programming obligations for broadcasters

When the FCC last month started a new proceeding to mandate an online public file for television stations, the Commission promised to soon initiate another proceeding to look into the need for a new form to document the public interest programming that TV stations provide.  The FCC today fulfilled that promise, and issued a Notice of Inquiry ("NOI") to start the process of adopting a new form for TV stations to complete to report on various categories of "public interest programming," however that might be defined.  In 2007, the FCC had adopted Form 355 to accomplish that task.  But, after an outcry from stations about the paperwork burden that the form would impose, the FCC never submitted it to the Office of Management and Budget for approval under the Paperwork Reduction Act, and thus the form never became effective.  The adoption of the Form 355 was vacated last month in the online public file proceeding.  But the Commission now proposes its return – in some fashion.  So what does the Commission now propose to require from TV stations to document their public interest programming?

First, the FCC asks a series of questions about how such a form should be structured, and how the information should be collected to be meaningful for those that want to analyze it, but not overly burdensome for the TV stations.   The Commission seems to conclude that the form is necessary – not even asking questions on that basic issue of whether to adopt a standardized form.  The NOI states:

We continue to believe that the use of a standardized disclosure form will facilitate access to information on how licensees are serving the public interest and will allow the public to play a more active role in helping a station meet its obligation to provide programming that addresses the community’s needs and interests

The Commission then goes on to discuss the Quarterly Programs Issues lists  ("QPIs") that are currently required to be placed in a station’s public file every three months – describing the issues that station management sees as important in the community and the programs that the station has broadcast to address those issues (see our most recent advisory on this obligation, here).  The Commission states that these quarterly reports should be replaced, as broadcasters have been uneven in their recordkeeping of such lists.  Of course, that may be because the FCC has never proscribed any specific form for these reports, nor specifically said what is acceptable and what is unacceptable in connection with such reports.  Seemingly, replacing one form with another (albeit a more complete, detailed new form) may well accomplish nothing if the new report does not have clear and unambiguous instructions – something never adopted for the Quarterly Reports.Continue Reading FCC Proposes New Form Requiring TV Broadcasters to Document their Public Interest Programming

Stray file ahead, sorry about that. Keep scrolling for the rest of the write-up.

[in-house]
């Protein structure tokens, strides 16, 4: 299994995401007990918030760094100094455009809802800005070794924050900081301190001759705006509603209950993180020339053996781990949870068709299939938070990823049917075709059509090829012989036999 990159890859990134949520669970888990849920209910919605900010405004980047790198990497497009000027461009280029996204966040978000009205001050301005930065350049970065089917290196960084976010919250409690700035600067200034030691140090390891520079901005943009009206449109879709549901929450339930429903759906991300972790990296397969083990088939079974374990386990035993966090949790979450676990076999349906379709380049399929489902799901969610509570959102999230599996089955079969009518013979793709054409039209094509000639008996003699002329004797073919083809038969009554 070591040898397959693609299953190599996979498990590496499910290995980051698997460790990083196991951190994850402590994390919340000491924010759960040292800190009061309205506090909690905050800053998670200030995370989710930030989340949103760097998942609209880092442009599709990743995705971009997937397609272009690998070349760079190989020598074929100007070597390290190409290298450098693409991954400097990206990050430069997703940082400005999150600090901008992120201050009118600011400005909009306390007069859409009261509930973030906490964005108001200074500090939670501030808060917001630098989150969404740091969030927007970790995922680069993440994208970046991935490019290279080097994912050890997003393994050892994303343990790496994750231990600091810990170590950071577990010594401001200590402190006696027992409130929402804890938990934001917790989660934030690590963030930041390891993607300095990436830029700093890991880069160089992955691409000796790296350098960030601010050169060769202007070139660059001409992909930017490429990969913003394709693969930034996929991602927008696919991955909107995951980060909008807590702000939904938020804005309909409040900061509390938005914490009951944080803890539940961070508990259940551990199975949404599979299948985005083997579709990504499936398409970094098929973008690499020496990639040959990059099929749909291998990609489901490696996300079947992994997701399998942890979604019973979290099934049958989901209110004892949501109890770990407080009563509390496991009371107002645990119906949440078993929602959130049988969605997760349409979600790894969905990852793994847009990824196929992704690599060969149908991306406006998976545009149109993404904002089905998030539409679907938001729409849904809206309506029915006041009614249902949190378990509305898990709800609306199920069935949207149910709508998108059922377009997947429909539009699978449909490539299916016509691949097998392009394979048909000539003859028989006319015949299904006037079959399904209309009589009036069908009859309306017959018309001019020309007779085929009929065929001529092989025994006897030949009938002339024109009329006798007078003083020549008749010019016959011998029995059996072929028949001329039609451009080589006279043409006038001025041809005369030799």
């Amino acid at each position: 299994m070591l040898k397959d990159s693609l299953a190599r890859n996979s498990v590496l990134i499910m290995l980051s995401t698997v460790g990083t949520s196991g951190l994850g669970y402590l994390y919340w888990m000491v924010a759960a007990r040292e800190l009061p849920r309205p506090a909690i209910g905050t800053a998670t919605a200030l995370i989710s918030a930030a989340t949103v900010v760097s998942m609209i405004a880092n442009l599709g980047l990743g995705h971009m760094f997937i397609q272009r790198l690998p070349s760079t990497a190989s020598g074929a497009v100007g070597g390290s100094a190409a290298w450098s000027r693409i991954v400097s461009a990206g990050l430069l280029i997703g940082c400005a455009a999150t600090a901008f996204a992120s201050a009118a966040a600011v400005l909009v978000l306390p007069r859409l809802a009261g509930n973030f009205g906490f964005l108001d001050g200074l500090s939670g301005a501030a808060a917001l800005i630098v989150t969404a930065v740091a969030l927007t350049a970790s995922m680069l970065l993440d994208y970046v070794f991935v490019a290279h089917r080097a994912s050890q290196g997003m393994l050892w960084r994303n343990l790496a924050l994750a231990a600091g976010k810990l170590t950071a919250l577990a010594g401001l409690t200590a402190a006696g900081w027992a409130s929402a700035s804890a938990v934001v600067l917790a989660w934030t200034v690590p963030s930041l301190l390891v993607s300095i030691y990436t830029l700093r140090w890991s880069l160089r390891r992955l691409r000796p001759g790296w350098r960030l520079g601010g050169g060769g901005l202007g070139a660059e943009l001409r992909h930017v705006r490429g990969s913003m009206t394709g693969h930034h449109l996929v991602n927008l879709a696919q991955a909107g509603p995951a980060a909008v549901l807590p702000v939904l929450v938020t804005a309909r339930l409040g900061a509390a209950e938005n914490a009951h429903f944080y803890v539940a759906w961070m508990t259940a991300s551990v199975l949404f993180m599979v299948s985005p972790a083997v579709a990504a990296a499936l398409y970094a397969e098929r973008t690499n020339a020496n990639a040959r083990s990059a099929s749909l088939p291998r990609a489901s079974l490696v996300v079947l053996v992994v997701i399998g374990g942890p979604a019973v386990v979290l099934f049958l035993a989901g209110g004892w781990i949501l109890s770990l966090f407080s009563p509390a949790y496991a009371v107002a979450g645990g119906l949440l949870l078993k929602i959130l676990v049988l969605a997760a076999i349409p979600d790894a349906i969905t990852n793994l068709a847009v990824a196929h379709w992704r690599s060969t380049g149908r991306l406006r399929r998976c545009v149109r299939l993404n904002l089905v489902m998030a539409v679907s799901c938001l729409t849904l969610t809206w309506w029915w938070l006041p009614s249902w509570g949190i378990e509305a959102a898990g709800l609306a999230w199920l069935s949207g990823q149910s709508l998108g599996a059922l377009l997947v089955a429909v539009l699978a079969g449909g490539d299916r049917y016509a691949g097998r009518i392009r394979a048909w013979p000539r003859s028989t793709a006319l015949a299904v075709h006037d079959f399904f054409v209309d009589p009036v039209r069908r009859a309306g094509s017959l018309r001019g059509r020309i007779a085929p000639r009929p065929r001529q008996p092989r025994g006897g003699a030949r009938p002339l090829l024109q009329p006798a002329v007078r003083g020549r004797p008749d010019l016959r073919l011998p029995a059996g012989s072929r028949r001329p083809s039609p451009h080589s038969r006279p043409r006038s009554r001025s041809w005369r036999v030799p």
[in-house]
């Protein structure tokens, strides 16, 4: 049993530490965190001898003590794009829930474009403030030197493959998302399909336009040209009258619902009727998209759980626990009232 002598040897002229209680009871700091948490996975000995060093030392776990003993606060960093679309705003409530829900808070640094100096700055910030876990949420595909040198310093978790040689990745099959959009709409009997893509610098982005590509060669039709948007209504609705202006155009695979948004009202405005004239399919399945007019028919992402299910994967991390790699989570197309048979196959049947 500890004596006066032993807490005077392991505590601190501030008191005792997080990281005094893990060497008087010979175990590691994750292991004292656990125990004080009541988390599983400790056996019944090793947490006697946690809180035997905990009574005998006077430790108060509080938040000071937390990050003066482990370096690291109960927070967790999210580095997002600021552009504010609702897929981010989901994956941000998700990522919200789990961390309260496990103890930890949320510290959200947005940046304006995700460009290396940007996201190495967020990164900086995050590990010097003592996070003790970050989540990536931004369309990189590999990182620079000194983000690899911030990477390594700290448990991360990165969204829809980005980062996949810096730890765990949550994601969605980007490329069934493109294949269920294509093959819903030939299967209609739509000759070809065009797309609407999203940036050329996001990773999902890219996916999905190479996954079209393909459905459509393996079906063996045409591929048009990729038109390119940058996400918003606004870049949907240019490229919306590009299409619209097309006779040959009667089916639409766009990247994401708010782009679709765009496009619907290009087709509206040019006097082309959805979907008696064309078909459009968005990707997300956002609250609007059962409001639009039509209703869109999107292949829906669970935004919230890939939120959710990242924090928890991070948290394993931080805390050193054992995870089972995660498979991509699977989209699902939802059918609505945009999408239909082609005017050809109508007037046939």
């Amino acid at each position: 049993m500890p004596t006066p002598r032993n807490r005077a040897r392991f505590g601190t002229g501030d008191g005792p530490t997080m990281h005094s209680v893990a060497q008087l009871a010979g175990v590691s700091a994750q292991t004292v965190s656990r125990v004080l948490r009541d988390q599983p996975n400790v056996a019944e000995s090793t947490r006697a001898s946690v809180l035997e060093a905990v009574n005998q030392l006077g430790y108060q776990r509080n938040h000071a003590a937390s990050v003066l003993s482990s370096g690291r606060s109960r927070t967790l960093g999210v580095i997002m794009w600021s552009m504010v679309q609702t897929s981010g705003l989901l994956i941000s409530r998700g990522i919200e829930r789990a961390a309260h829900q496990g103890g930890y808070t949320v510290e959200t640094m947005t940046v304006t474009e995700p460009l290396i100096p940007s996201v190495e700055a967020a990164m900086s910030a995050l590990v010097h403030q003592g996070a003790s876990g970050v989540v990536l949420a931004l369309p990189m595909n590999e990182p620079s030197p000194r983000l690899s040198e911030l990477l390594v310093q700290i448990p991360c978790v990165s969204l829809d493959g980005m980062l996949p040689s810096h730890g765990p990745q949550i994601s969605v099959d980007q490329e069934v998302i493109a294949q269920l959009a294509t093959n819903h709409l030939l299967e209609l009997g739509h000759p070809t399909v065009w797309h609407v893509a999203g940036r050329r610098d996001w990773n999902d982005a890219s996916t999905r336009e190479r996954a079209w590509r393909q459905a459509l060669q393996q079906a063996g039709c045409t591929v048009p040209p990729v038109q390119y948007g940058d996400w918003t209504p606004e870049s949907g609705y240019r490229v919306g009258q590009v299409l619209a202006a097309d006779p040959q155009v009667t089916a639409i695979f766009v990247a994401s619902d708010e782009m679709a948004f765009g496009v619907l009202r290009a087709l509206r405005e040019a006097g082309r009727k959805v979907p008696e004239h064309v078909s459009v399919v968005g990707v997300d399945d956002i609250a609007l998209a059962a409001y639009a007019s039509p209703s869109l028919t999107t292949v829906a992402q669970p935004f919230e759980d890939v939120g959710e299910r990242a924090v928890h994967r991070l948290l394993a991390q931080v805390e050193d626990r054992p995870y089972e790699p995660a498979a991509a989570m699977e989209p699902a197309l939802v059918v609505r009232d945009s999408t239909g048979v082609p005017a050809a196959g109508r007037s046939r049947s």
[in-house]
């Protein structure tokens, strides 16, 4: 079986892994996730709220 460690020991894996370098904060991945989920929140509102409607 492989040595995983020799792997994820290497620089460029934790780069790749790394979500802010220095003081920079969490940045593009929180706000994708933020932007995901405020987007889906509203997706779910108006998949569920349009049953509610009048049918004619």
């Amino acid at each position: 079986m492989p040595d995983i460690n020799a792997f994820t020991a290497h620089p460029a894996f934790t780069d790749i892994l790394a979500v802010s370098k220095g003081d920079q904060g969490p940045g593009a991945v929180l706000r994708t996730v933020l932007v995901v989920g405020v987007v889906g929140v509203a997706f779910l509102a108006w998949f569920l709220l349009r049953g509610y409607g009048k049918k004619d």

In a speech given last week, FCC Commissioner Michael Copps called for a new regime to review the public interest performance of broadcasters – suggesting that license renewal become a more rigorous exercise for radio and television operators.  In his address called "Getting Media Right, A Call to Action", given to the Columbia University School of Journalism, Copps specifically suggested a "Public Value Test" for broadcasters when they file their license renewals.  If the broadcaster passes the test, the broadcaster would get a renewal.  If the broadcaster did not pass – if it does not show that it has "earned" the right to "use the people’s airways" – then the licensee would get a one year probation period to prove that it should keep its license.  If it does not improve, then the license would be taken and given to "someone who will use it to serve the public interest."

So what would this Public Value Test look like?  The Commissioner suggested that the following factors would be reviewed: 

  1. A Meaningful Commitment to News and Public Affairs Programming – an increased commitment to news, local public affairs, election debates and issues oriented programming would be reviewed according to some quantitative benchmarks.
  2. Enhanced Disclosure – requiring broadcasters to provide more information about their programming performance, on the Internet, as the Commissioner believes that information in the public file is "laughable", and also requiring that the FCC review that information at renewal time
  3. Political Advertising Disclosure – requiring more information about the sponsors of political ads
  4. Reflecting Diversity – looking to increase the gender, ethnic and racial ownership of broadcast stations
  5. Community Discovery – requiring that broadcasters be required to, in some formal way, communicate with their communities to determine local programming needs and the interests of various groups within a station’s community
  6. Local and independent programming – requiring that broadcasters provide more local and independent programming instead of "homogenized music and entertainment from huge conglomerates – the Commissioner suggesting 25% of local programming being dedicated to local and independent programs.  More local PSAs too.
  7. Public Safety – requiring that all broadcasters have a plan to address emergencies and be either staffed during all hours of operation or be otherwise able to respond immediately to any local emergency.

 What’s likely to happen to these proposals?Continue Reading FCC Commissioner Copps Calls For Stricter Broadcast Station License Renewal Standards – Could It Happen?